Every little while, we send out a brief summary of notable news that will be of interest to Investors in residential real estate in the Greater Toronto Area. Here are three interesting pieces of info that have crossed our desk over the last few weeks.
Condo rental prices and income have reached pre-pandemic levels.
Rental deals available earlier in the COVID-19 pandemic appear to be disappearing in a changing market as data on monthly rents for apartments and condos in Toronto show a rebound close to pre-pandemic levels. A recent report shows that rents for condos and apartments are virtually back to what they were in 2019. The biggest jump in 2021 was among larger, luxury units — $2, 795 a month in January versus $3,350 a month in July. The report found that the average monthly rent is more than $1,800 for a one-bedroom in Toronto and more than $2,600 for a two-bedroom. Click here for the full article.
Are Investors to blame for Escalating Canadian home prices?
According to data published in the Bank of Canada’s (BoC) financial system review, investors represented one-fifth of all residential purchases nationwide. Since the early days of the once-in-a-century global health crisis, investor buying advanced 20.1 per cent. In the Greater Toronto and Hamilton Area (GTHA), investors accounted for 22.7% of home purchases, says BoC. This is higher than in the pre-pandemic economy but lower than at the end of the previous housing boom.
Considering that the national average home price has skyrocketed by more than a third to north of $700,000, it would be simple to surmise that this is the doing of real estate investors. However, experts contend that it could be difficult to reach this conclusion without further study.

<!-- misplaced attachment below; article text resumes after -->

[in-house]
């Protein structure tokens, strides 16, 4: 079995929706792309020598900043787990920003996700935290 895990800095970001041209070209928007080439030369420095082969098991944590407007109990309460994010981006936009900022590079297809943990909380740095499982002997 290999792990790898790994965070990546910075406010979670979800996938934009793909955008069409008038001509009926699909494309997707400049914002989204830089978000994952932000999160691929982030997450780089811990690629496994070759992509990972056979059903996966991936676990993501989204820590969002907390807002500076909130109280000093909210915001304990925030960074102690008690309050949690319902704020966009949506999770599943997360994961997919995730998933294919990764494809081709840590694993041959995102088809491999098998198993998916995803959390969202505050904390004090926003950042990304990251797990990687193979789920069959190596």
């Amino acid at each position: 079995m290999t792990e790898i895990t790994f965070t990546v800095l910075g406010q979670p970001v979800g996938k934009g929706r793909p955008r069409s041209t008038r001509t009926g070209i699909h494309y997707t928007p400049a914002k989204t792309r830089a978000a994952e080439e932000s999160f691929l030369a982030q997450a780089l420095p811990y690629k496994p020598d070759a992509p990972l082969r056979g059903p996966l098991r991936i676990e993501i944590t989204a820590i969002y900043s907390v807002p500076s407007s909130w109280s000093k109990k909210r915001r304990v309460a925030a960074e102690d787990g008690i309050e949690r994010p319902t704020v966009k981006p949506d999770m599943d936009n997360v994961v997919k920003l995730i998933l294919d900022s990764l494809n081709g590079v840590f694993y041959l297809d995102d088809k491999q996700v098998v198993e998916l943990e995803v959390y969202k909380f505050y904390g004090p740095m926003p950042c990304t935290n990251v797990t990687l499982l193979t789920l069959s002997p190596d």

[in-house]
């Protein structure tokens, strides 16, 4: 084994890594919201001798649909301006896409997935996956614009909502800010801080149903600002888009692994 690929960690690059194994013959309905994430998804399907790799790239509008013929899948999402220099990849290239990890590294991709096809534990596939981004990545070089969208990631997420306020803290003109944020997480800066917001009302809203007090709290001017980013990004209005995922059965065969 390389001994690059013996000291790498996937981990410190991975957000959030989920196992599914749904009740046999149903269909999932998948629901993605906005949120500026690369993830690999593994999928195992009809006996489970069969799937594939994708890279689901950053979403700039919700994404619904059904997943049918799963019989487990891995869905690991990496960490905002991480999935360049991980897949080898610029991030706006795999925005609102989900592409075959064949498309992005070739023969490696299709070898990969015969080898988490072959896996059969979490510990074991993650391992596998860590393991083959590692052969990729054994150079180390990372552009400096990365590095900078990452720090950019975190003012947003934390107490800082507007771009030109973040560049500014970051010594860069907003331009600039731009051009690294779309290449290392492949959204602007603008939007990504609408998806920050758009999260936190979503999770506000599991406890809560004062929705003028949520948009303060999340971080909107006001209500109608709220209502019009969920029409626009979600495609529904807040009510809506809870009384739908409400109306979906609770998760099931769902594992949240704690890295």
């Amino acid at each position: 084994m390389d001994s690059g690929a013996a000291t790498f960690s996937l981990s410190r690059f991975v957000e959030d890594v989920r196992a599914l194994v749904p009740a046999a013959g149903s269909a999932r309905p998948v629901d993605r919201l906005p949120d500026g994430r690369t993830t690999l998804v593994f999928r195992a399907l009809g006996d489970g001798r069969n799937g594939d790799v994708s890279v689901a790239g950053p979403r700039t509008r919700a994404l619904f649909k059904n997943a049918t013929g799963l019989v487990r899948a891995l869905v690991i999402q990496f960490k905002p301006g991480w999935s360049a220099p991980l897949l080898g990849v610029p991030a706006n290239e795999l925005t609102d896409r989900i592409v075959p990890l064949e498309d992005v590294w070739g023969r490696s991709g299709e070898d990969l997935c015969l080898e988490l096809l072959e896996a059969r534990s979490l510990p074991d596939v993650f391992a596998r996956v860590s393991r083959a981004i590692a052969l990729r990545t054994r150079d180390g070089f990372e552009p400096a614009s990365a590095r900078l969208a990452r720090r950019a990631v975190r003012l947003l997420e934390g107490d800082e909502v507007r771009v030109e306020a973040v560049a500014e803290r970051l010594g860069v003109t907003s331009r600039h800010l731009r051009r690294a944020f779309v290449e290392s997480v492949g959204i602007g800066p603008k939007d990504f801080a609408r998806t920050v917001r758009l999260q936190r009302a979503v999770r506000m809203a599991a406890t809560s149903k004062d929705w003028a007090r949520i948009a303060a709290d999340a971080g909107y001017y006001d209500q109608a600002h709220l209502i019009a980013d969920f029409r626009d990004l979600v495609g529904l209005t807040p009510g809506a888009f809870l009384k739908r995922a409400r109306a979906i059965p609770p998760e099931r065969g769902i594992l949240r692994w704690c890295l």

Click here for the full article.
Maybe things are different in the downtown condo market, but here in the suburbs, we are not seeing that investors are responsible for rising prices. There is no way that 20% of home purchases here are being made by landlords and/or speculators (home-flippers). That said, if the BoC believes that investors are to blame, it would make sense that they’d consider a different tax structure for investors in order to help cool prices. Yikes.
How Much Equity can you use to buy a Second Property?
Most people don’t just have $100k sitting around in the bank waiting for a rainy day. So how do some people afford to buy rental properties? Tapping into your home equity can help make buying a second home easier for many Canadians. This article covers what home equity is, how much of it you can use, and how you can use home equity to increase your wealth. Click here for the full article.
RESOURCES FOR REAL ESTATE INVESTORS
- Ontario Ministry of Municipal Affairs and Housing <—go here for general info about rental rights, rent increase guidelines, and rental housing enforcement guidelines.
- Ontario Landlord & Tenant Board. <—go here to access forms for landlords and tenants to use for starting/modifying/ending tenancies.